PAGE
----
Round 3 of Minnesota’s stakeholder process on the value of solar power (10/15/13) focused on the remaining unresolved tensions between stakeholders, and it started with a reminder of the charge, with quotes from the enabling law. A utility may apply to the Public Utilities Commission for a value of solar tariff that compensates customers through… Continue reading
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Two weeks ago, I listened – incredulously – to Minnesota’s largest utility, Xcel Energy, suggest that solar energy offers its ratepayers no value as an environmental hedge against carbon emissions or as a price hedge against natural gas fuel price fluctuations. But just three days later, Xcel was singing a different tune [docket pdf] to… Continue reading
A terrific video explains why utility investments in “baseload” coal and nuclear power plants are acting against increasing renewable energy. Credit to EnergyShouldBe, a website created by one of the technical analysts helping Boulder, CO, pursue a more local, renewable energy system. My one caveat is that flexibility of a utility system varies by utility. … Continue reading
Minneapolis MN (July 25, 2013) – In a groundbreaking agreement announced yesterday, the gas utility serving Minneapolis – CenterPoint Energy – will work with the city of Minneapolis to achieve a 30% reduction in greenhouse gas emissions by 2025. The agreement, negotiated with the grassroots campaign Minneapolis Energy Options, secures the support of the gas… Continue reading
It’s parochial, since I’m a Minnesota resident, but I just can’t stand that our state’s largest utility, Xcel Energy, is planning to use ratepayer money to buy three new natural gas fired peaking plants instead of a) installing solar power or b) supporting the proposed solar energy standard. Share the graphic below if you agree:… Continue reading
Click here for a more detailed article. ILSR Senior Researcher John Farrell presents to a big crowd at “Green Ideas and Ham,” a breakfast policy forum in Minneapolis, about the opportunity for the city to dramatically increase its control over its energy future. In a short time, the city’s monopoly energy contracts with its electric… Continue reading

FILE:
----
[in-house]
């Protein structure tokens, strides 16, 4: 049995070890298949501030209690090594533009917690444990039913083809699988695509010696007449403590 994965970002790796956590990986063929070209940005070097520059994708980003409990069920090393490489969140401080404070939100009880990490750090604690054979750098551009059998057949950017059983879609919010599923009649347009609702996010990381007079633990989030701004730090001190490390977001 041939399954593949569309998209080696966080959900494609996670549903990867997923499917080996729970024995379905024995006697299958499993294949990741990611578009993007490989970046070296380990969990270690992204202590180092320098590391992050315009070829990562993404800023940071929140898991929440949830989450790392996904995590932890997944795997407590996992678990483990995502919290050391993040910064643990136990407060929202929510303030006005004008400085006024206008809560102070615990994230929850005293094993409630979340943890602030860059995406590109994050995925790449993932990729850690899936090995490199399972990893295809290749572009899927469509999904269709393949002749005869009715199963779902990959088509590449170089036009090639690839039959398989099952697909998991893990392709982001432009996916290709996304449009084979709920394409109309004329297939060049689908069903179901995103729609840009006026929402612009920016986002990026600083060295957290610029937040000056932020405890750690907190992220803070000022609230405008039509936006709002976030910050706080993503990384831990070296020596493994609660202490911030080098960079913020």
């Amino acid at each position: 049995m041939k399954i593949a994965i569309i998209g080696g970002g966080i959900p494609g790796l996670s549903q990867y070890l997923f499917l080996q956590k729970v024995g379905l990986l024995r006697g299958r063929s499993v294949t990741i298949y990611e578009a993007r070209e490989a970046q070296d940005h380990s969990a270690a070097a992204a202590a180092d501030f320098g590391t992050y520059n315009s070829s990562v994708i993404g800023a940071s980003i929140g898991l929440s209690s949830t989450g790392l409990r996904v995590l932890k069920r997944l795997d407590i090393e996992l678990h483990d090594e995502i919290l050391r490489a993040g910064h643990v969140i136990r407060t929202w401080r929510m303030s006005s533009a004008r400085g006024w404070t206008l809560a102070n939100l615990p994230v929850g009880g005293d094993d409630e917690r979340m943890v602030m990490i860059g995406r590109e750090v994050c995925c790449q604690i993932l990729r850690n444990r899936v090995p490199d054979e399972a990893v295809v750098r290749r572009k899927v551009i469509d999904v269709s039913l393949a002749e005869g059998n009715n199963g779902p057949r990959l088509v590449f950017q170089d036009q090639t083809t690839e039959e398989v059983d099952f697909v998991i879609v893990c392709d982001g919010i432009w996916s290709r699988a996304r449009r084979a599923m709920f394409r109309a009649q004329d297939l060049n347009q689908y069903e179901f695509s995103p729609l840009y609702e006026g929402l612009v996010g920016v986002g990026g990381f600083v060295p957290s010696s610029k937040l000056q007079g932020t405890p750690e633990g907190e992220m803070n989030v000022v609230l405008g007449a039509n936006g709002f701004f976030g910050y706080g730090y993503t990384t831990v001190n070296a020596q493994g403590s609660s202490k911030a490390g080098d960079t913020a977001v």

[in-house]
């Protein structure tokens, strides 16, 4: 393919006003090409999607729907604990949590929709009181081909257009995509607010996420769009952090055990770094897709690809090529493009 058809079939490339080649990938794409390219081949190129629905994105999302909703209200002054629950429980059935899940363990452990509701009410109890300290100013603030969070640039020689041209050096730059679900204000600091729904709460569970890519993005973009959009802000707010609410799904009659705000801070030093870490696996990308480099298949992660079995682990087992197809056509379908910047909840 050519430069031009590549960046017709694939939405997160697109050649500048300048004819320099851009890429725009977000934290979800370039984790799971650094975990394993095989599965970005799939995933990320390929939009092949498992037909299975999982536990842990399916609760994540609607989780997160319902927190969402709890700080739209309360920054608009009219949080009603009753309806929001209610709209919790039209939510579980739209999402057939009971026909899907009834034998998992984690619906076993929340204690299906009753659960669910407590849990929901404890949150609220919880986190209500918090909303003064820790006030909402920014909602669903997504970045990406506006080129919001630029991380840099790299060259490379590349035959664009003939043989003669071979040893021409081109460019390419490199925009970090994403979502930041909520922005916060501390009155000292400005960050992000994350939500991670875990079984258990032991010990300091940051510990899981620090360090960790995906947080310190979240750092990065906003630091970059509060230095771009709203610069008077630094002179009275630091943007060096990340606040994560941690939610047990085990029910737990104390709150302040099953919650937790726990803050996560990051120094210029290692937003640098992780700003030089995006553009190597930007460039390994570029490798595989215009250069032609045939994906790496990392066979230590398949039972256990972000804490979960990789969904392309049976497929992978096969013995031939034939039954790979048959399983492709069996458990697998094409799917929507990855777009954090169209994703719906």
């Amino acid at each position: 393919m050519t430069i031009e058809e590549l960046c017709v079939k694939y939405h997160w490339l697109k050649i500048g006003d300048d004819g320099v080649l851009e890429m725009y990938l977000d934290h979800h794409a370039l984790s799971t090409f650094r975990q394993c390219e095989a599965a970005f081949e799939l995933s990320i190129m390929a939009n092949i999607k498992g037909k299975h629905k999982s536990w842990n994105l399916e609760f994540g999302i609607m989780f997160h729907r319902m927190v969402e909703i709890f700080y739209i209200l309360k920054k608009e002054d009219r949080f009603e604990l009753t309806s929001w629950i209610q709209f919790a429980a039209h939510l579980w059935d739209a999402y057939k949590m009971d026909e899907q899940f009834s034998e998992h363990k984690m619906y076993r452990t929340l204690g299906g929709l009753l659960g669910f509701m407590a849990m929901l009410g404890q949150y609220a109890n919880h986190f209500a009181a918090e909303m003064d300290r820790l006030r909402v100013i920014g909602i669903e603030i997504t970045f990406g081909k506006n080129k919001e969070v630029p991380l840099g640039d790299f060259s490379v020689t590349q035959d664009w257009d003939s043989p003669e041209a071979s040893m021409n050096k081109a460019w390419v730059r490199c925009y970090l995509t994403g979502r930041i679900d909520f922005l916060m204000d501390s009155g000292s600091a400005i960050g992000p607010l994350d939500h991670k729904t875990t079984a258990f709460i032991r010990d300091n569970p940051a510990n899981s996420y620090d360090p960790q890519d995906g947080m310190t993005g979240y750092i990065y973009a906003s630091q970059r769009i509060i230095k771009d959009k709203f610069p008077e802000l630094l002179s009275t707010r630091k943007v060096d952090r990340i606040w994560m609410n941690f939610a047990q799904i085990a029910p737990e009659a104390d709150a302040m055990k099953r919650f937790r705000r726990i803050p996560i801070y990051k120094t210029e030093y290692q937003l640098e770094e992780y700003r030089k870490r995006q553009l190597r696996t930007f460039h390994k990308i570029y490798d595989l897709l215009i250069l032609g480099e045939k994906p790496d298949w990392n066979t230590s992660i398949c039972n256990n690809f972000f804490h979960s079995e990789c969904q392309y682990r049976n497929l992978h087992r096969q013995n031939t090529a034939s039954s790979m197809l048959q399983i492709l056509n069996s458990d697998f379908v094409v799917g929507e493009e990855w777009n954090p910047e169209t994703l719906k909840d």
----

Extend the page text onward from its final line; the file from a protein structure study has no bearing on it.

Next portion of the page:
Update August 7, 2012: I’d like to this this qualifies as Friedman’s response to this column. In Thomas Friedman’s latest column, he praises Supreme Court Chief Justice John Roberts because he “took one for the country.” Friedman sees that “America today is poised for a great renewal” if only it can get some “big, centrist,… Continue reading
Energy and Environment News has a very long story on a new angle for the federal wind tax credit debate: a phaseout. This article raises several issues, apart from that policy strategy, that are worth a quick discussion. 1. Why Would Wind Compete with Natural Gas? The article waxes long about the trials of the… Continue reading
This story on Sunday suggests that utilities are pulling back from investments in renewable energy over concerns about the cost.
“The ratepayers of Virginia must be protected from costs for renewable energy that are unreasonably high,” the regulators said. Wind power would have increased the monthly bill of a typical residential customer by 0.2 percent.
Based on what price forecast? The following chart illustrates the complexity of relying on fossil fuel prices when making decisions about renewable energy. Note that wind and solar prices are relatively stable (i.e. zero).
The chart does a good job of showing the futility of predicting natural gas prices, but the timeline smooths out coal price changes, particularly by region. Here’s a closer look at coal prices since 2007, courtesy of the federal EIA:
Utilities that are making shortsighted decisions about renewables based on current fossil fuel price trajectories are going to get burned, and so are their ratepayers.
The financial bailout bill passed by Congress may have once and for all put an end to T. Boone Pickens’ energy plan. Let me explain.
Until the financial meltdown obliterated all other news coverage, T. Boone and his energy plan were everywhere. His book, The First Billion Is the Hardest, is number two on the bestseller list. During the Republican and Democrat Conventions his press conferences were attended by a fawning media, virtually all of who filed stories with the theme "oil man turns wind energy advocate."